Amidst all of the Oscar Buzz, Sundance and Slamdance Film Festival excitement and the usual political theatrics, another story has begun to unfold on the world stage. A story so strange, with implications so sublimely relevant, that it couldn’t be fiction. These stories are what make documentary film such an enduring art form: because documentaries are made in their making, and must account for the messiness and the unpredictability of real life while still remaining ethical, responsible and diligent.
The story we’re talking about is that of Alexander Litvinenko, a Russian ex-spy who sought asylum in the United Kingdom and went on to write several books indicting the activities of the Russian secret services. Litvinenko took ill in 2006, and was dead within weeks of what turned out to be polonium poisoning. Yes, you read that right. Polonium poisoning. Why does this matter so much? Because not only is it entirely possible that those responsible created an enormous nuclear hazard in the process, but also because the trail leads right to the door of Russia’s current President/former Prime Minister/former President.
A British inquiry has been ongoing, and the final report was delivered Thursday, which is why the news has been exploding. To catch ourselves up on all of the intrigue and horror, we’re revisiting Jos de Putter‘s excellent documentary In Memorium Alexander Litvinenko, as well as Andrei Nekrasov’s Poisoned by Polonium. Both films serve as a powerful reminder of what happens when onscreen and offscreen life meet head-on.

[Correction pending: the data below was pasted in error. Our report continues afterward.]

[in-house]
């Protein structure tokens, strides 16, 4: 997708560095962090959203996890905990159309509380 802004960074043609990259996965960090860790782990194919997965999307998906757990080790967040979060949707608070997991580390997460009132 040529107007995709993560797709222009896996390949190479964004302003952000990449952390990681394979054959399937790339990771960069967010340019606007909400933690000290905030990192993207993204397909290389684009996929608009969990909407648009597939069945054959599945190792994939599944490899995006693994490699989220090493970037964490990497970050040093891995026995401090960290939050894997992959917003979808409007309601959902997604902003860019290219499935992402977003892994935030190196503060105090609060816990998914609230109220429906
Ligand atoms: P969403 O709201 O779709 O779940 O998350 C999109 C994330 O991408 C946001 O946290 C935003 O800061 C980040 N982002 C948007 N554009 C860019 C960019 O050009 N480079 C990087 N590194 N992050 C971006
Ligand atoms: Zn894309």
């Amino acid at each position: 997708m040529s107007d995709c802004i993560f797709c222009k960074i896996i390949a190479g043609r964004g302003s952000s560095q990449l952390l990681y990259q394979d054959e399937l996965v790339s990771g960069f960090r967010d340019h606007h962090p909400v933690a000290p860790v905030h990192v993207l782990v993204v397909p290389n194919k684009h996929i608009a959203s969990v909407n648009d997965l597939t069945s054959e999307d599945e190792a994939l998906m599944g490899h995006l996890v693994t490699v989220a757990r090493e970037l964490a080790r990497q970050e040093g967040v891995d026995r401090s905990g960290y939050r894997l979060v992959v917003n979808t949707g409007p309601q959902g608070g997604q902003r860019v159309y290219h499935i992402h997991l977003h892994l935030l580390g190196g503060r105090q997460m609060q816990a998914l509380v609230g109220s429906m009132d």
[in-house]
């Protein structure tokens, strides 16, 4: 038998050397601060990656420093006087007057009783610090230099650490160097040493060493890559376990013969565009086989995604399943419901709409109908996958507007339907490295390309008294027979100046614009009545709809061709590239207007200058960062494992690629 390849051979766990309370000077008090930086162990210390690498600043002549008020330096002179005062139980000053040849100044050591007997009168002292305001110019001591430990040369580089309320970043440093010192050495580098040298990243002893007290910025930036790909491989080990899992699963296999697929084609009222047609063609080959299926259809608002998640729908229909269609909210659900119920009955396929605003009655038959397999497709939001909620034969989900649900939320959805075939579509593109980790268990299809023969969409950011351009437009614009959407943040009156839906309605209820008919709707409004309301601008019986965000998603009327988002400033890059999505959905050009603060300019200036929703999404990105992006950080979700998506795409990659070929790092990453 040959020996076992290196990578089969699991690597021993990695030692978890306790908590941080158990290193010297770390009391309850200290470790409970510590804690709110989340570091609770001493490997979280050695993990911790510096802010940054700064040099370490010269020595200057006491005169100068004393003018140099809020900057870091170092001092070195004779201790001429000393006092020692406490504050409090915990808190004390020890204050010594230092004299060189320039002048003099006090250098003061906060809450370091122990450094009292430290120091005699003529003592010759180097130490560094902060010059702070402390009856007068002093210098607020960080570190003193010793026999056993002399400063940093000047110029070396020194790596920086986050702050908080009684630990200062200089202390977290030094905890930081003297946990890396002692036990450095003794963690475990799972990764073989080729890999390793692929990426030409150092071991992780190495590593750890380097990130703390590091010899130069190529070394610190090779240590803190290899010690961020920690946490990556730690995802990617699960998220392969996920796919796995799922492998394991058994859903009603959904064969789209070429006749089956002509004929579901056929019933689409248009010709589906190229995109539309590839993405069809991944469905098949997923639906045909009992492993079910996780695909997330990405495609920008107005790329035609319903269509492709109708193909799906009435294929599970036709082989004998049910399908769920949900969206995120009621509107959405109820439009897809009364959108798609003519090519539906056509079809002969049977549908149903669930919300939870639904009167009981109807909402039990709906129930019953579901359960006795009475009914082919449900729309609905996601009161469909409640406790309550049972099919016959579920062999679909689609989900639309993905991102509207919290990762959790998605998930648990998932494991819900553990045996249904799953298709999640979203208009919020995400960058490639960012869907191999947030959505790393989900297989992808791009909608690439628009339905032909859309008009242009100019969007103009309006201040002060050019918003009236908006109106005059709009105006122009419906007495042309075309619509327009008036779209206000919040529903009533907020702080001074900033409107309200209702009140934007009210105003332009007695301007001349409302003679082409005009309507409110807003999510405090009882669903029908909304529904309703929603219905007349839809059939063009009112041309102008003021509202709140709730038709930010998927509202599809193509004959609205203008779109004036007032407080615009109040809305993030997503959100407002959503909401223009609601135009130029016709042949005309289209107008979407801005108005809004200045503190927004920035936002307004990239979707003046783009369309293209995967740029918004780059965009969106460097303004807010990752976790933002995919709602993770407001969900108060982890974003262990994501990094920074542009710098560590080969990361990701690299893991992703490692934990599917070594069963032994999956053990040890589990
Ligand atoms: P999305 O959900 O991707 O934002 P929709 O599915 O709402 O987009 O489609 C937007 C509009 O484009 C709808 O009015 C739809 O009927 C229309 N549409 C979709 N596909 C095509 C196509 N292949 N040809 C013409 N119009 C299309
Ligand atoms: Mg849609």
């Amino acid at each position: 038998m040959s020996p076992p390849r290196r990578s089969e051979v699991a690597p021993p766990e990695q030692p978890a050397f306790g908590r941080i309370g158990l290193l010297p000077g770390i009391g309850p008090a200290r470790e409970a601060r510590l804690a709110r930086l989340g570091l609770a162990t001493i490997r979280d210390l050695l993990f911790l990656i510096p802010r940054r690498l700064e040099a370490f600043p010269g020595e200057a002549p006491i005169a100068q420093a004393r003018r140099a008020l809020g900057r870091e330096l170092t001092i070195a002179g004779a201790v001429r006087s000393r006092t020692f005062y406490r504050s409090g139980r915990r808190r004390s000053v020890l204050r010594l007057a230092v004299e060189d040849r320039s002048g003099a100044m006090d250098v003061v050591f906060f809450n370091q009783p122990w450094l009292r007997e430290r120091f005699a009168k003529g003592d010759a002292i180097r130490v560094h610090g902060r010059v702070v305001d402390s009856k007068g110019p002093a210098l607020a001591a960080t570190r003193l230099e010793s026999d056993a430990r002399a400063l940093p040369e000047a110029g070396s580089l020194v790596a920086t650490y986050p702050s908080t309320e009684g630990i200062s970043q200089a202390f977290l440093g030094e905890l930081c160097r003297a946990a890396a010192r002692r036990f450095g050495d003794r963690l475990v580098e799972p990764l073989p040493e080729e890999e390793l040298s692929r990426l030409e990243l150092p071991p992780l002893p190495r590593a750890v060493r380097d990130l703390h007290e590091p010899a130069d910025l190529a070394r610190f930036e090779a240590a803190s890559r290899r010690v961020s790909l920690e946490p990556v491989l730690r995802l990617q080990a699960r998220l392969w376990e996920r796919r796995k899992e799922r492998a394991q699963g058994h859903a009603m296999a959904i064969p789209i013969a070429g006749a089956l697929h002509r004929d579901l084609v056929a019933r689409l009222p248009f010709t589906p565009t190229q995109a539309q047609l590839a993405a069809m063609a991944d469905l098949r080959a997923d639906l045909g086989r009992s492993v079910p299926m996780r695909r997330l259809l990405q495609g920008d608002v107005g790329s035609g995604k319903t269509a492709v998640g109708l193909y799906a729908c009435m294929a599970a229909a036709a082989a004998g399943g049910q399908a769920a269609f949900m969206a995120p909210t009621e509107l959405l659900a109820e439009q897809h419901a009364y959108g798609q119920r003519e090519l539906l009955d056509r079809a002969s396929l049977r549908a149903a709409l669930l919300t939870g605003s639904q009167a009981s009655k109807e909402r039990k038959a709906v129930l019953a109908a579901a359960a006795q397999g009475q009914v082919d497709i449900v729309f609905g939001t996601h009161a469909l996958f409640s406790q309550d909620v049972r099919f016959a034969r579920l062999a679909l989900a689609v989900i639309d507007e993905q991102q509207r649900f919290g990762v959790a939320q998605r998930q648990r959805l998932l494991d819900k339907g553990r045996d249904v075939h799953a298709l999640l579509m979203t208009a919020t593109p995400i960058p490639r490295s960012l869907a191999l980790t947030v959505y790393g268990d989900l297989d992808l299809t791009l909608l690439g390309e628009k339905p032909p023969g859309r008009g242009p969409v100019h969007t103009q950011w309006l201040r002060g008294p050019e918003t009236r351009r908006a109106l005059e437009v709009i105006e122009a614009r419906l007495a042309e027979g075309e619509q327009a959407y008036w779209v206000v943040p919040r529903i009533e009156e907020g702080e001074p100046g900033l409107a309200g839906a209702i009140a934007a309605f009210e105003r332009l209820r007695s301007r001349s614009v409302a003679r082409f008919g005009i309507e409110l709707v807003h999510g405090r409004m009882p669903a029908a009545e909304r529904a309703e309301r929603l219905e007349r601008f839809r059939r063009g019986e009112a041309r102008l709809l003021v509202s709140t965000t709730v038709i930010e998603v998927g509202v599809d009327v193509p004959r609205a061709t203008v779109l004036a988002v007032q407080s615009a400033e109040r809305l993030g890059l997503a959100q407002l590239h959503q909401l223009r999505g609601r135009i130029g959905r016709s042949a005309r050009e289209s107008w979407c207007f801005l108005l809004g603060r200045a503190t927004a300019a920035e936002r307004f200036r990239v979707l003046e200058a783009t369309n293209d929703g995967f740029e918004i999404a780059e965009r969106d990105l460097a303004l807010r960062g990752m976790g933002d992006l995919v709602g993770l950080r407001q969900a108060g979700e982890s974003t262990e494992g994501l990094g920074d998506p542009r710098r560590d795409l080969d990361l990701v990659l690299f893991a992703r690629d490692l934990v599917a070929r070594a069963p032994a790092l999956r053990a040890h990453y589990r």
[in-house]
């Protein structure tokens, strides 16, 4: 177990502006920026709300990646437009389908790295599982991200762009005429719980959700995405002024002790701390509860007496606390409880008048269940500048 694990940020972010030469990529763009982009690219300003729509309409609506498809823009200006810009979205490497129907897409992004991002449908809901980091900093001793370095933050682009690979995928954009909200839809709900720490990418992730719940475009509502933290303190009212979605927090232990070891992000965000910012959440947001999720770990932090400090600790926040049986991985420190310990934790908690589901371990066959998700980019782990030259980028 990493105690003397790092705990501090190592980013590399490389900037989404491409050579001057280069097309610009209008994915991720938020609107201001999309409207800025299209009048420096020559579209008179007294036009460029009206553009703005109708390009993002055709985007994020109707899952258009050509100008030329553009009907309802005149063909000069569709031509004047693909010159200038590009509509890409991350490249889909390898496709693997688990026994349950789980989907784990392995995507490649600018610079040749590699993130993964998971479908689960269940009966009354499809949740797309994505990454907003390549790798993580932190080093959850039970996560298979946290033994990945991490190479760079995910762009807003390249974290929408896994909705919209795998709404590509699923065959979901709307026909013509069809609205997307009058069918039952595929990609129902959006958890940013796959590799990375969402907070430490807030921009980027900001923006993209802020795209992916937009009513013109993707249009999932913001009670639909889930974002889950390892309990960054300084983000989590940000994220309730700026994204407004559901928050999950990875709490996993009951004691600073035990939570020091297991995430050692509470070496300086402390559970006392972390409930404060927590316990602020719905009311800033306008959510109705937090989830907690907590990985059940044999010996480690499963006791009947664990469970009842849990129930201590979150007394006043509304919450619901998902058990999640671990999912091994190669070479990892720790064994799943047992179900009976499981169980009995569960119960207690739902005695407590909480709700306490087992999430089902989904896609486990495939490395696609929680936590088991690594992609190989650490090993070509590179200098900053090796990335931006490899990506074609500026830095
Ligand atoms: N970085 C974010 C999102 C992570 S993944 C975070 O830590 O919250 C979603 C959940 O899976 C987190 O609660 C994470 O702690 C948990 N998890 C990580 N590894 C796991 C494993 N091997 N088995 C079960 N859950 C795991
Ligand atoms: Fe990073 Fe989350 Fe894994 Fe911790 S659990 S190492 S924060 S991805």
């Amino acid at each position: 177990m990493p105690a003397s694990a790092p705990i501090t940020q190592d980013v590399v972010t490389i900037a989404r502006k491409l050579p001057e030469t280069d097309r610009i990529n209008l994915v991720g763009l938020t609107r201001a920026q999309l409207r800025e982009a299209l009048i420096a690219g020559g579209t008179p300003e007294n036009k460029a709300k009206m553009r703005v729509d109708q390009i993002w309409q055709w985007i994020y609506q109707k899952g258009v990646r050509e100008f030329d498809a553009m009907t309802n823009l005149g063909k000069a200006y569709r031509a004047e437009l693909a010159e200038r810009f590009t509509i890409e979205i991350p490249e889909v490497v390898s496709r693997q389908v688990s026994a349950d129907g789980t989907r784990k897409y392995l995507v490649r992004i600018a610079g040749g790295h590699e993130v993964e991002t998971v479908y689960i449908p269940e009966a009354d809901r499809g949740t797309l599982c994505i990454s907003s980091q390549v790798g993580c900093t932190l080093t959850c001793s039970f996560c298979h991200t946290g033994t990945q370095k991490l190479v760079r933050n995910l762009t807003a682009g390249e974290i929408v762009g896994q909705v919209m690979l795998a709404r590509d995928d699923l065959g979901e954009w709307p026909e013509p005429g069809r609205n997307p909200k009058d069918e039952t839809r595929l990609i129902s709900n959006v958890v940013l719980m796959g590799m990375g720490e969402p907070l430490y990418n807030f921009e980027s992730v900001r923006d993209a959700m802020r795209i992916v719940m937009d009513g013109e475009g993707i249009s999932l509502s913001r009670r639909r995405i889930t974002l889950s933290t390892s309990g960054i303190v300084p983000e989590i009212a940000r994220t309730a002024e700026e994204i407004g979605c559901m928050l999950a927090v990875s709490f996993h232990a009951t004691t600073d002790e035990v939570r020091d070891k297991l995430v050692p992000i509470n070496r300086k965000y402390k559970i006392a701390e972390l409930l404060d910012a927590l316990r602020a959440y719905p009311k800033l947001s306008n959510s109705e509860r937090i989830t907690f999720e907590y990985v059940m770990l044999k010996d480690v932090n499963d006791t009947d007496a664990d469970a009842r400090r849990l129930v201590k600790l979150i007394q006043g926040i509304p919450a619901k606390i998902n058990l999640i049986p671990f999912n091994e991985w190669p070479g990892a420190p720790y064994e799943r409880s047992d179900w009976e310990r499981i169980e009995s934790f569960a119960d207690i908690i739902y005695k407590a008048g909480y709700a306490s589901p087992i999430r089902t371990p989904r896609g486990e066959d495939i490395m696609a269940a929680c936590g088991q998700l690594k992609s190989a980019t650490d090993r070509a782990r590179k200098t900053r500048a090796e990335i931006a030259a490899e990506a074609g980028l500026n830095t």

As art often imitates life, many of this week’s new releases likewise follow this theme of collision between fantasy and reality, within and without, implication and truth. Here’s a roundup of some of the great things we’ve got going on this week, lest they slip through the proverbial cracks:
Full Battle Rattle* documents an official training exercise undertaken by the U.S. Armed Forces in the Mojave desert. Like parts of Serious Games, the late Harun Farocki’s incredible video installation, it’s a disorienting reminder of the role we’ve played and continue to play, half a world away. While this scenario can be packed up like a film set, the reality it mimics is ongoing.
Seaside takes us to another liminal space — a French resort town — where life is simultaneously an endless vacation for visitors and a sleepy doldrums for those who live there year-round. Beautiful, ennui-filled Marie thinks there must be more than this provincial life, but her beau seems content with things as they are. This drama won the Camera D’Or at Cannes in 2002, no big deal.
Multiple worlds are also at work in the original, incredible and simply unforgettable Solaris, now back in the Fandor library for a limited time as part of this week’s Criterion Picks collection: Under the mysterious pull of a strange planet, interior and exterior lives become murky and entangled. Don’t miss this chance to submerge yourself in Tarkovsky‘s sci-fi dreamscape.
In other Criterion Picks news, a rare and beautiful confluence of themes has brought a double-billing of groundbreaking film “essayist” Chris Marker to Fandor in the form of spellbinding, experimental short La Jetée (which famously inspired Twelve Monkeys) and lyrical, paradigm-shifting travelogue Sans Soleil. Watch, and be changed! And if you’re interested in some of Marker’s deeper cuts after these films leave the library, we’ve got you covered.
And as always, if you are still searching for that perfect something to watch, our New Releases page is the best place for the freshest finds in the Fandor library. Watch this space, too: We’ll be back with more recommendations and trending topics to share next week. Until then, happy watching!
*Pictured in this week’s Featured Image